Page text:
Our First Cheese Class!
What a great class with local Artisan Cheese Maker, Valerie Trojan! We covered the most basic of cheeses and moved to some tasty, aged soft cheeses like brie, learning some great tips and techniques along the way!
The Easiest Cheese of All!
We started with a brief intro to cheese making and an incredibly easy start of simply putting fresh, raw milk (this one cannot be done with pasteurized milk) on the counter in a mesh covered jar for two days. The milk is then strained and the remaining product is a delicious soft cheese called clabber cheese!
This Old World cheese has a myriad of uses. It is phenomenal for breakfast with sweetener, fresh fruit, granola or muesli cereals. (I like to use honey with mine.) The longer you strain it, the thicker it will be. Try mixing herbs into thick clabber and spreading it on crackers for a snack. Clabber is also the first step in making naturally cultured sour cream or cottage cheese. Use less strained clabber as a substitute for milk or buttermilk in recipes for extra deliciousness and texture. An internet search will lead you to many uses for this easy, gratifying cheese! Easy steps to make clabber are at the end of this article!
My ears pricked right up when Quark was mentioned! We have exchange students who love to show off their homestyle cooking and guess what one of the ingredients they are constantly asking for? Quark! My internet search indicated that quark is not easy to find in the U.S. super markets and we found ourselves substituting plain greek yogurt.
But here it is – a staple of the cheese making enthusiast! Quark is nearly as simple as clabber. The biggest difference is you can use pasteurized milk as you have to warm it up and add a culture to it. Because of this, quark has a tendency to be naturally sweeter than clabber cheese, but it is even better with the farm fresh milk bacteria. Quark has the texture of yogurt – without the sour taste – and is used in Germanic countries for everything from breakfast, lunch & dinner to deserts. It is the cheesecake cheese 🙂 Quark instructions also follow this article, although there are many variations! Explore Cheesemaking.com and experiment for that perfect taste for you.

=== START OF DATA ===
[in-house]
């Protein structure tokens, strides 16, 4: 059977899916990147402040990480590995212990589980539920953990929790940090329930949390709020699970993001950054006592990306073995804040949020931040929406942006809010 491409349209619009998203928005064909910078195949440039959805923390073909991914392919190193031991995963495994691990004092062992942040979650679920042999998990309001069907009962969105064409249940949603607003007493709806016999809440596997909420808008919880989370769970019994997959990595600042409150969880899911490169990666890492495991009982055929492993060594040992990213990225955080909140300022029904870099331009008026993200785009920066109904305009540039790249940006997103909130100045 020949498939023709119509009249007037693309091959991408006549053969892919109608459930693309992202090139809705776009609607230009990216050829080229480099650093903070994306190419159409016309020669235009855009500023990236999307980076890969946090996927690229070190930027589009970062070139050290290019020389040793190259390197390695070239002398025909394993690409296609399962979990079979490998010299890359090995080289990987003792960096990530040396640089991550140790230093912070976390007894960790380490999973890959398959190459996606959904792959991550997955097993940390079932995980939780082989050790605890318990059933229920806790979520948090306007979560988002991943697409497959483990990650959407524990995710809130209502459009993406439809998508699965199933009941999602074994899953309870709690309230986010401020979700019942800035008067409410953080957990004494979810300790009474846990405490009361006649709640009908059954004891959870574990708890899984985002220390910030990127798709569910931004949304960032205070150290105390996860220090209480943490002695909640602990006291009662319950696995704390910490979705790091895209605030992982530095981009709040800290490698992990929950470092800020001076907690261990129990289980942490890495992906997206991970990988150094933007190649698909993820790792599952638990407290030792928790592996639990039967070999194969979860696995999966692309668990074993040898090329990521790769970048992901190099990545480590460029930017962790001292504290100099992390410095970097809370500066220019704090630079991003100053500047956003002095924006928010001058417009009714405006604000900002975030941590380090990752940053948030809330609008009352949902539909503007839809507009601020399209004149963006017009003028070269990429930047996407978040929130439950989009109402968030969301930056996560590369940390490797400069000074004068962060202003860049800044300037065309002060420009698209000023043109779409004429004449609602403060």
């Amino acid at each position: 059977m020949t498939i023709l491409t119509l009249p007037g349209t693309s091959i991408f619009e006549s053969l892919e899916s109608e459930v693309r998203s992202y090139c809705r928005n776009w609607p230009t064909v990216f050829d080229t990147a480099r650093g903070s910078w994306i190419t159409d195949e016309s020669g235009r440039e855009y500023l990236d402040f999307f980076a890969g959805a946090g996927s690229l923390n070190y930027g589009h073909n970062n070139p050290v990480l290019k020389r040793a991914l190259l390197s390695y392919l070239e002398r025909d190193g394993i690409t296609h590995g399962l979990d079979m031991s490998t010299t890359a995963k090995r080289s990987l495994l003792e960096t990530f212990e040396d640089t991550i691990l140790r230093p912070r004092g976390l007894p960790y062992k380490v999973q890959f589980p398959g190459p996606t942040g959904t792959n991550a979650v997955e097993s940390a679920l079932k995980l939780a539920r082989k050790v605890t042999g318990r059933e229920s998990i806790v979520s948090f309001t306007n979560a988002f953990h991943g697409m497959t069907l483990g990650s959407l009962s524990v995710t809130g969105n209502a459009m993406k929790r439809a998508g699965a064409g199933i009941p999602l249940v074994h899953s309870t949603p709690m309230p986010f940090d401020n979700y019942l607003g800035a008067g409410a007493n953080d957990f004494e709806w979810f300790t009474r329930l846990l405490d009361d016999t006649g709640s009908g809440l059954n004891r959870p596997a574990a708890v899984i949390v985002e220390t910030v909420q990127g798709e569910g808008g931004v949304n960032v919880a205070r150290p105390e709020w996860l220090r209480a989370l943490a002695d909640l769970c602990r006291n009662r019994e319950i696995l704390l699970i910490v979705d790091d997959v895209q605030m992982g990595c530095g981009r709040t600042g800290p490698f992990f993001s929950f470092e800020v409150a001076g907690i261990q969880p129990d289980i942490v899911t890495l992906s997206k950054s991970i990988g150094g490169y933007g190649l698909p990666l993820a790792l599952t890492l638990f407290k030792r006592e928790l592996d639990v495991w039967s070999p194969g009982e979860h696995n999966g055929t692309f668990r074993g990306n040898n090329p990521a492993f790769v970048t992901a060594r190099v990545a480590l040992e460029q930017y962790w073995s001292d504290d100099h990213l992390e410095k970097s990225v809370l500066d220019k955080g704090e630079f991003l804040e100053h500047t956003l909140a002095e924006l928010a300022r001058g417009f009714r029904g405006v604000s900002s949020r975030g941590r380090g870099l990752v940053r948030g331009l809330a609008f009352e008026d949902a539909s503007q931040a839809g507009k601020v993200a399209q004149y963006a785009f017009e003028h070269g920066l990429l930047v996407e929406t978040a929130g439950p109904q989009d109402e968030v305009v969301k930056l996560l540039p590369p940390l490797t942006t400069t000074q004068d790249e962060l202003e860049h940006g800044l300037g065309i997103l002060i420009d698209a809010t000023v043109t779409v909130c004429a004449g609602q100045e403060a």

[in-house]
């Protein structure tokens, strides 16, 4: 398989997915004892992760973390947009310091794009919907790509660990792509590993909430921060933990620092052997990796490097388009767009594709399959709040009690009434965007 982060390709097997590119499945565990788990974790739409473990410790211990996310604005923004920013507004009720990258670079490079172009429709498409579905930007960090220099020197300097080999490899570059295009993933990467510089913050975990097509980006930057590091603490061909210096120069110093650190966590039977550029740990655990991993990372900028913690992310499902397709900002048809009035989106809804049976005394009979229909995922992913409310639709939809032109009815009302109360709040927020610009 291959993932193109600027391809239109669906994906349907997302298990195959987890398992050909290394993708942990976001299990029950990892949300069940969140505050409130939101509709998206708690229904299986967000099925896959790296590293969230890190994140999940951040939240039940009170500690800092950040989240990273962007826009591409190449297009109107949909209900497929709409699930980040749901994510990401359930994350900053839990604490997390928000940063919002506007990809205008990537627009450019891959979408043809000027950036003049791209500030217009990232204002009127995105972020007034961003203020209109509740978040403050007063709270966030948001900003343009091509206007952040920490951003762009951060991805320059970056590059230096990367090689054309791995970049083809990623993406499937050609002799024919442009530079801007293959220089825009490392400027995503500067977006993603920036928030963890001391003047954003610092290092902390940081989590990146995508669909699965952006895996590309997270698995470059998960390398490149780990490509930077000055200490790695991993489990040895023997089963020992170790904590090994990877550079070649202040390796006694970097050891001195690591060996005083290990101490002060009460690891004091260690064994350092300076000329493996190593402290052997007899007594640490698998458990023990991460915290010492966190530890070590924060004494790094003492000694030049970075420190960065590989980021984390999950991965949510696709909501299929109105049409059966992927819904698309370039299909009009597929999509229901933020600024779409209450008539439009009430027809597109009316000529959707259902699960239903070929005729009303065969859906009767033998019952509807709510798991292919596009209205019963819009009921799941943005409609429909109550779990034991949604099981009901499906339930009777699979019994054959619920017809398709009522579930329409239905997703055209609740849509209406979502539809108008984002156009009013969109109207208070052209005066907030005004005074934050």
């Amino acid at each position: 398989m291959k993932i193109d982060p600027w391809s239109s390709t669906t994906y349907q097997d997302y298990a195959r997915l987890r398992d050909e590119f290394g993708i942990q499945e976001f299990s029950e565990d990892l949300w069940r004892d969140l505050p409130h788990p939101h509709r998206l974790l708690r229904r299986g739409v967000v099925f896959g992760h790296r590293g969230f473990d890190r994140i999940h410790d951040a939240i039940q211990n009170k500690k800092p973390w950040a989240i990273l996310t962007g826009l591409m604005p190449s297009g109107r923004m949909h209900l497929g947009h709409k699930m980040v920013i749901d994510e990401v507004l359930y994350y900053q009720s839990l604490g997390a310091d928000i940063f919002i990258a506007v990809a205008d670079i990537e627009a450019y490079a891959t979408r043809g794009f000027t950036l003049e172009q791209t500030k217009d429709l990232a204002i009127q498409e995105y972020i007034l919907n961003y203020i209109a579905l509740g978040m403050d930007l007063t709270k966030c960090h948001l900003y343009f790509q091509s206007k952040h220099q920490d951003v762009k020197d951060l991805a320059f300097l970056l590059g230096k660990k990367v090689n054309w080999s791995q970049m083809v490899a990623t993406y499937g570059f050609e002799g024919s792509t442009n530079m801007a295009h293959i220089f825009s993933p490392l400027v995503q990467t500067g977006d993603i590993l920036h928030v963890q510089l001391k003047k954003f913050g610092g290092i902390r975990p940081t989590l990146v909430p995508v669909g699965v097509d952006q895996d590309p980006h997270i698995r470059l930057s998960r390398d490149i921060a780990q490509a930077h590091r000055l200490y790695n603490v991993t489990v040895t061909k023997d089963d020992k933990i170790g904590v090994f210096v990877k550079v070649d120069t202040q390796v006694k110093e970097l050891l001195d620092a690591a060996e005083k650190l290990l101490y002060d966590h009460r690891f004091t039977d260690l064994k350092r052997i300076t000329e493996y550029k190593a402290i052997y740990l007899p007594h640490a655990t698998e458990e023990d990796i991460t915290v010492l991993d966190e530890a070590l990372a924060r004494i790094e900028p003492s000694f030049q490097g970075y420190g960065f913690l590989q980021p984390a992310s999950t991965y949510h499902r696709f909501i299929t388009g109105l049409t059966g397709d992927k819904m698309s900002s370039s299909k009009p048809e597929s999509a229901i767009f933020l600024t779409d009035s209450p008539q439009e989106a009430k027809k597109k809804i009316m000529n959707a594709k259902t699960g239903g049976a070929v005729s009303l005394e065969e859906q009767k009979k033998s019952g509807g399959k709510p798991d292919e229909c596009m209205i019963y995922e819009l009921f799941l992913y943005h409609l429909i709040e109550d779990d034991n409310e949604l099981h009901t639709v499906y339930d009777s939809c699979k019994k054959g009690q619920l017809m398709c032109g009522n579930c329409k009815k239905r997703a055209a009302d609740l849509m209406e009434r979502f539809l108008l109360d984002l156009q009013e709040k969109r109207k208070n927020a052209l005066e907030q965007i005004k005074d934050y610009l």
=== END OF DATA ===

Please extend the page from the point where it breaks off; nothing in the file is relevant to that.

Sidenote about cultures
At this point, we got into a necessary discussion about cultures. Two main cheese cultures are mesophilic and thermophilic. So, which to pick and when? Well, the biggest difference between these two cultures is the temperature at which you warm the milk. Mesophilic cultures are used for a majority of the cheeses and will grow from room temperature to 102ºF. Thermophilic cultures (used for yogurts and a few cheeses) loves heat and can be used up to 130ºF. There are lots of names for the cultures, but they all fall into one of these two groups and the individual strains of bacteria are what affect the flavors, not it’s heat sensitivity. Some bacteria are sweeter and some are more sour.
Next, we tasted and talked about provolone, a soft, stretched and aged cheese made with both mesophilic and thermophilic cultures. Valerie’s homemade provolone was delicious! Cheesemaking.com walks you through the process of making provolone.
.Valerie opened a sealed Sterlite container to show us a brie that was in the process of molding. The container held in the cheese’s moisture and allowed the special molds to form that give the brie its characteristic outer shell. It had been aging for a couple of weeks. She had another one with her that was fully aged, which we tried and it was amazing! Brie uses mesophilic culture plus some surface “ripening” cultures. It will need to age in a 54º cheese cave inside a container to preserve the moisture. Great instructions for making brie can be found here. (A brief discussion on where to find a cheese cave can be found in the shopping list at the very end of this article.)
As we finished our discussion on the soft cheeses and cultures, Valerie teased us with some incredible aged, hard cheeses that she had made. The tastiest one was the truffle cheese.